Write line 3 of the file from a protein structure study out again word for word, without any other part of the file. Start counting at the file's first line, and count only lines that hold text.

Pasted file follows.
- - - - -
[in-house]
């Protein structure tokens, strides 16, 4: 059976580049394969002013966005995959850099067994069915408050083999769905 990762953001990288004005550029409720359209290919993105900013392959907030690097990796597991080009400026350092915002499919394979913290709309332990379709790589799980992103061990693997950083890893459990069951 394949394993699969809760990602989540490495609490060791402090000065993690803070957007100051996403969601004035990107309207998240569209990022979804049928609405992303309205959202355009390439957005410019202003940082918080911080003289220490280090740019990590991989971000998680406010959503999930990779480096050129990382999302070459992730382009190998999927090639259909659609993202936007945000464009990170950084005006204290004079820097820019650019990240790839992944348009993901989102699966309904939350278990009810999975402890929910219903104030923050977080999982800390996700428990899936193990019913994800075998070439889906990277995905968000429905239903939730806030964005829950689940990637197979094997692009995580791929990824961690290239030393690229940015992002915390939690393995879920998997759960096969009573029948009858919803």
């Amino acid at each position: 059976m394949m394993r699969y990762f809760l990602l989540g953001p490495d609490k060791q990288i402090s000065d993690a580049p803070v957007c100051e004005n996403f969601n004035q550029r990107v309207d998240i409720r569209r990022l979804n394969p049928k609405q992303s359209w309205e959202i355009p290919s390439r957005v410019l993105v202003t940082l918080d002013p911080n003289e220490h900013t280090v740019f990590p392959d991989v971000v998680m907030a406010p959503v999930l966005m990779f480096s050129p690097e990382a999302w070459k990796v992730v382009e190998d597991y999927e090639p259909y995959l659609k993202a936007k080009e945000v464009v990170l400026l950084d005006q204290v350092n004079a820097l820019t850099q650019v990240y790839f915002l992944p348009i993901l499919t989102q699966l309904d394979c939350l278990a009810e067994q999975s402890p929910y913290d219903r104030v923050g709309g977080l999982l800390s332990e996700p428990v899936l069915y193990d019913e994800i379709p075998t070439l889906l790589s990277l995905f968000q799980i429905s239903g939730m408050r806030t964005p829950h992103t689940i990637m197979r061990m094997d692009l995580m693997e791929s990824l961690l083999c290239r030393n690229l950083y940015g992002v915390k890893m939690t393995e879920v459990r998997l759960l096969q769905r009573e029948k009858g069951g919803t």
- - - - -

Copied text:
């Amino acid at each position: 059976m394949m394993r699969y990762f809760l990602l989540g953001p490495d609490k060791q990288i402090s000065d993690a580049p803070v957007c100051e004005n996403f969601n004035q550029r990107v309207d998240i409720r569209r990022l979804n394969p049928k609405q992303s359209w309205e959202i355009p290919s390439r957005v410019l993105v202003t940082l918080d002013p911080n003289e220490h900013t280090v740019f990590p392959d991989v971000v998680m907030a406010p959503v999930l966005m990779f480096s050129p690097e990382a999302w070459k990796v992730v382009e190998d597991y999927e090639p259909y995959l659609k993202a936007k080009e945000v464009v990170l400026l950084d005006q204290v350092n004079a820097l820019t850099q650019v990240y790839f915002l992944p348009i993901l499919t989102q699966l309904d394979c939350l278990a009810e067994q999975s402890p929910y913290d219903r104030v923050g709309g977080l999982l800390s332990e996700p428990v899936l069915y193990d019913e994800i379709p075998t070439l889906l790589s990277l995905f968000q799980i429905s239903g939730m408050r806030t964005p829950h992103t689940i990637m197979r061990m094997d692009l995580m693997e791929s990824l961690l083999c290239r030393n690229l950083y940015g992002v915390k890893m939690t393995e879920v459990r998997l759960l096969q769905r009573e029948k009858g069951g919803t």